According to the survey, 50pc of people said retraining in technology appealed to them while 27pc said they saw no future in their current jobs.
Almost half of the people surveyed by the Higher Education Authority (HEA) said they would like the opportunity to retrain in a more progressive area.
According to the HEA’s survey of 1,000 Irish adults, 45pc said they would like to retrain.
Exactly half of the people surveyed said the idea of working in new technology appealed to them.
The desire to retrain was more prevalent among people under 50 with no dependents.
The survey was carried out over a two-week period in May. Its primary aim was to find out people’s attitudes to upskilling and work in general.
Covid-19 affected people’s desire to upskill and retrain, with 37pc saying the pandemic had made them consider upskilling or reskilling.
However, a significant portion of respondents (43pc) said that they were unlikely to consider changing career due to the cost and time it would take them.
Confidence levels were also a factor in whether people were likely to upskill or not, with that confidence deficit more apparent in people aged between 25 and 50. One in three respondents overall said they did not have the confidence to pursue different work.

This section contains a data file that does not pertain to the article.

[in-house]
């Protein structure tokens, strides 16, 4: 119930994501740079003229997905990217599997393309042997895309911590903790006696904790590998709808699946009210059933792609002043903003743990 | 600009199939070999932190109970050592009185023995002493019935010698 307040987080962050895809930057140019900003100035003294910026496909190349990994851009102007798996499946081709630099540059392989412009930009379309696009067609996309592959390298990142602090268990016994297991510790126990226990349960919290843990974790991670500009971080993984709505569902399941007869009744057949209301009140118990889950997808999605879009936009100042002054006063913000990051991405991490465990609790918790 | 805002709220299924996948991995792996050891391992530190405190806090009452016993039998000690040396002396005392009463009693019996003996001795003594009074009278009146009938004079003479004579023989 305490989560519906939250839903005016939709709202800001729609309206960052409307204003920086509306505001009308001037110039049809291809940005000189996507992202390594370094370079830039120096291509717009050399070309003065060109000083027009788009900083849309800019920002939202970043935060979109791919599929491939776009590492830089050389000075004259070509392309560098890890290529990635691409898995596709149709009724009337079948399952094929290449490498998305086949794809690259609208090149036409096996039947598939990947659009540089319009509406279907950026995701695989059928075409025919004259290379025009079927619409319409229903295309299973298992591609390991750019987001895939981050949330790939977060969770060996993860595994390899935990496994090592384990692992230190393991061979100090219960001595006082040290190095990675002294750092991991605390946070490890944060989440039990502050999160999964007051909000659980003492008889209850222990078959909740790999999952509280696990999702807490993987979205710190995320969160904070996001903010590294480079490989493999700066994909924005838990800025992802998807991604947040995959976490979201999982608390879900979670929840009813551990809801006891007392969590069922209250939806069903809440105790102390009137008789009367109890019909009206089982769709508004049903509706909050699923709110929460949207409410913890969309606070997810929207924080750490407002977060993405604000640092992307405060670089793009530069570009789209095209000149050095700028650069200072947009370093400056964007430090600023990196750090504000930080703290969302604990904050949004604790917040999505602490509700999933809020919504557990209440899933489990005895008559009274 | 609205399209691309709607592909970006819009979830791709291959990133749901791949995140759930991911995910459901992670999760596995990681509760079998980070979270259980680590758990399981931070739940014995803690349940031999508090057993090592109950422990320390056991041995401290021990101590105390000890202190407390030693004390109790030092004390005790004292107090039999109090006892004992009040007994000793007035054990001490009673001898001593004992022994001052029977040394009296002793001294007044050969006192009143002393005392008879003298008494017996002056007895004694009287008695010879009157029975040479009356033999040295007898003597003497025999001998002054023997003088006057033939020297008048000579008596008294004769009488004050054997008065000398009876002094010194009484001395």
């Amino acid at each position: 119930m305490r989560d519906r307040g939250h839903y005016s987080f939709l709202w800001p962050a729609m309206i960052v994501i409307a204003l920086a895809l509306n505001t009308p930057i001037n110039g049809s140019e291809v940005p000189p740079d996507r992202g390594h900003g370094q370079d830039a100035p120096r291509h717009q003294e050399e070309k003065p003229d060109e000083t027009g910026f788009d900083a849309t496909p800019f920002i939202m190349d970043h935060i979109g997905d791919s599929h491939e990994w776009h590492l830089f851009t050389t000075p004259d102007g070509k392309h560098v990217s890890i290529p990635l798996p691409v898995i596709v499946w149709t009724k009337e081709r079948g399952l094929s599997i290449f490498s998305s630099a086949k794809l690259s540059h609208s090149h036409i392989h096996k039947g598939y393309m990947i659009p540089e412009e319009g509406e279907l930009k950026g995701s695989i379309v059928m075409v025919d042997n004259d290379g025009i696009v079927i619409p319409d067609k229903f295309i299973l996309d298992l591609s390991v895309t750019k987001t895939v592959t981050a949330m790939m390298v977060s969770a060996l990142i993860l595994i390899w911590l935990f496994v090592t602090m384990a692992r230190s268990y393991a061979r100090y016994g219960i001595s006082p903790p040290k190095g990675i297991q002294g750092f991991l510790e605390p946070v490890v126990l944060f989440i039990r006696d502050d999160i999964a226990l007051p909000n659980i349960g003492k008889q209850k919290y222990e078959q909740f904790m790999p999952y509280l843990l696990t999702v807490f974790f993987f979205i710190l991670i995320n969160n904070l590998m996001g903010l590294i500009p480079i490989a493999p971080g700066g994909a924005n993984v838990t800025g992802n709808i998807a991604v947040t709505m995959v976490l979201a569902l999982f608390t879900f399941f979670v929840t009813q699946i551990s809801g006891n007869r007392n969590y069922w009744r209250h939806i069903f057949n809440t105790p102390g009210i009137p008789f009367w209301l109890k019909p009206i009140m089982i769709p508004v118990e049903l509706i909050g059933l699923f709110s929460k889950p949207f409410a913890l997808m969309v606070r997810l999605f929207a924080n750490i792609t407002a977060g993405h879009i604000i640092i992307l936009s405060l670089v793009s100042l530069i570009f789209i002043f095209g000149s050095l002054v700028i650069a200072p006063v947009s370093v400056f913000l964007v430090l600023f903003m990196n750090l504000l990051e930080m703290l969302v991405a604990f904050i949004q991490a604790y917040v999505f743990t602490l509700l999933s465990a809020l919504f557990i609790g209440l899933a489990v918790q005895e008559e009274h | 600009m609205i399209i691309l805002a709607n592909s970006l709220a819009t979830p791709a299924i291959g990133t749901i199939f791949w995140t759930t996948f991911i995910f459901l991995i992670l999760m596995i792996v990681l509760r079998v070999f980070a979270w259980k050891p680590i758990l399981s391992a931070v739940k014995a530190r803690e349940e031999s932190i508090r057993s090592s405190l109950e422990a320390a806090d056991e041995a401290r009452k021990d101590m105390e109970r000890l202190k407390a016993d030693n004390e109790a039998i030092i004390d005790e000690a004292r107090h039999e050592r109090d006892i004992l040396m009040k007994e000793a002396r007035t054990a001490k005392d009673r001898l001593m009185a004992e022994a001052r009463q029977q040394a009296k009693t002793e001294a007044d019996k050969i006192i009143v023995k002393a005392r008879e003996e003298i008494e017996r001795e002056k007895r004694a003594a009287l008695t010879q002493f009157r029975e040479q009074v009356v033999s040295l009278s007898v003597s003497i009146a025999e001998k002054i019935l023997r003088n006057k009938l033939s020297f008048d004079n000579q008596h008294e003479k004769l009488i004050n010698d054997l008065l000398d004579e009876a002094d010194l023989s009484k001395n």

Just over a quarter (27pc) of people were concerned that there was no future in the careers they had chosen.
Commenting on the results of the survey, Vivienne Patterson, head of skills, engagement and statistics at the HEA, said: “The Covid-19 pandemic has had an unimaginable impact on our attitudes to work and our careers in general. It has forced many to reconsider the path they are on, and think about upskilling, reskilling or returning to the workforce.”
The results of the survey reflect this, Patterson said, while also showing the common challenges facing people who are considering furthering their education. As well as the confidence gap, almost half of respondents noted cost and time as key challenges.
Patterson also pointed to the availability of HEA’s Springboard Plus courses, which are subsidised by the Government and free for the unemployed. The courses have been designed to train people in areas which are in demand in today’s jobs market.
Since 2019, there are also graduate conversion programmes available under the Human Capital Initiative (HCI). The HCI conversion programmes run alongside the Springboard courses and they focus on emerging technologies and ICT.
Minister for Further and Higher Education Simon Harris, TD, said: “Covid-19 has clearly made many people examine whether they have all the skills they need to compete in what has been a volatile 18 months for the jobs market. Springboard Plus is providing incredible opportunities for both the employed and the unemployed to upskill or reskill in areas such as climate sustainability, energy, health innovation and cybersecurity, where employers are crying out for qualified staff.”
Information on individual Springboard and HCI courses can be found at SpringboardCourses.ie.